Sylvia: Last year, I participated in the Live Learn Lead workshop series. Unfortunately, due to COVID, we were unable to complete the last workshop, but it was a really good experience. I met a lot of awesome people and learned how to enhance my leadership skills.

What does “be Northern” mean to you

Sylvia: To me, it means taking advantage of every opportunity that comes your way as well as every moment in the incredible environment that our campus is surrounded by.

What are your hopes or plans after graduation?

Sylvia: As of right now, I am undecided on my plans for after graduation. I’m hoping that the rest of my experience at Northern will help me find my true passion.

Why do you wear a mask?

Sylvia: I wear a mask to protect my family and friends, as well as the communities that I am part of here in Marquette and at home.

How have you been practicing social distancing?

Sylvia: I have been practicing social distancing by keeping my social circle small and not attending large gatherings.

How has COVID-19 changed your perspective or your lifestyle?

Sylvia: COVID-19 has made me realize how much I take for granted in everyday life. In terms of my dance life, it has been a challenge, but one that I think will make me stronger.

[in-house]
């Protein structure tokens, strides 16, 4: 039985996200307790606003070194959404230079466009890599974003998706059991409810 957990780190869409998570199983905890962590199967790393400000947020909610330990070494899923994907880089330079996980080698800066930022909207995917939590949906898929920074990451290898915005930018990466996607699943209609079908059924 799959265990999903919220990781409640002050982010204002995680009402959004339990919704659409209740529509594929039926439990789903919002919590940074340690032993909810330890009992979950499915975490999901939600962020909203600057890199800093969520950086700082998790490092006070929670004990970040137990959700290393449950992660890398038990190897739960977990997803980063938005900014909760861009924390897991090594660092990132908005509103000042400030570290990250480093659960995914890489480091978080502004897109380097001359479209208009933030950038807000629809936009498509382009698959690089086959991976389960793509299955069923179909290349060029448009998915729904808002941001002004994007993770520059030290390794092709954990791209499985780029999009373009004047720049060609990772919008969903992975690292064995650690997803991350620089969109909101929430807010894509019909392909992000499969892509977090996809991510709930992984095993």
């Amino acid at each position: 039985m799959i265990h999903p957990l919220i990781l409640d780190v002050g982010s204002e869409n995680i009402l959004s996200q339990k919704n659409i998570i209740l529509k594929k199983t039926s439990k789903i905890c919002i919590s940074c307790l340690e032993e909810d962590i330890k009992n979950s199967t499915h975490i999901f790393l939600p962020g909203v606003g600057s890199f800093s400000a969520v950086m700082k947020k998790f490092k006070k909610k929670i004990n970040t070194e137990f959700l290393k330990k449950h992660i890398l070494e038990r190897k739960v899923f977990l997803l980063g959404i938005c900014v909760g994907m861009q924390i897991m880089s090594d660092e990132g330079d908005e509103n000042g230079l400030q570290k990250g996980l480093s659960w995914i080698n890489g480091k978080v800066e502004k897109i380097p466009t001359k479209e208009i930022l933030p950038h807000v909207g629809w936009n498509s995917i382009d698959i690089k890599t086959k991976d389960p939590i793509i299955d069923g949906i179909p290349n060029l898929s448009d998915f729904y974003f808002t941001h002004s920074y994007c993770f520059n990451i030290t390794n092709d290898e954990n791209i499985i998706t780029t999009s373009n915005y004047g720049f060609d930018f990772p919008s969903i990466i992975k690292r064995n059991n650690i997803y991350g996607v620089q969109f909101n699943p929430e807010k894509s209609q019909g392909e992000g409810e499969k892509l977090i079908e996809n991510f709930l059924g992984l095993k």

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Here’s why you should never take online feminism at face value when biology is brought up.

I lived for years believing the statement “boys don’t mature fast they just aren’t taught how to behave”. For years I thought that was true. Plot twist! It’s not.

In the womb, females develop first and faster. Fetuses actually are all female at first then grow into male. A quick piece of evidence for you to observe is our genitals. The clitorus is a small and underdeveloped penis.

So what does this have to do with out of the womb and live people? Anyone who has spent a lot of time about babies of different genders will tell you that they are different. You have to speak louder to get a boys attention than you do a girl because of the slower hearing development. Boys typically take more time to speak in full sentences than girls do, too. Same goes with reading.

Child development does not stop at sensory skills, either. There’s the emotional aspect. There’s the critical thinking aspect. Young boys do tend to be more rambunctious and emotional because they don’t yet know how to process this shit. Their brains literally just don’t go that fast.

This is NOT an insult to anyone. This is not to say that boys are stupid and girls are smart. This is not to say that there aren’t anomalies and that the sexes don’t catch up eventually. It’s not even to say that society doesn’t play a role in maturity levels because it absolutely does. There are plenty of cases where boys get away with acting like children when girls don’t. Just like there’s cases of girls being less mature than boys.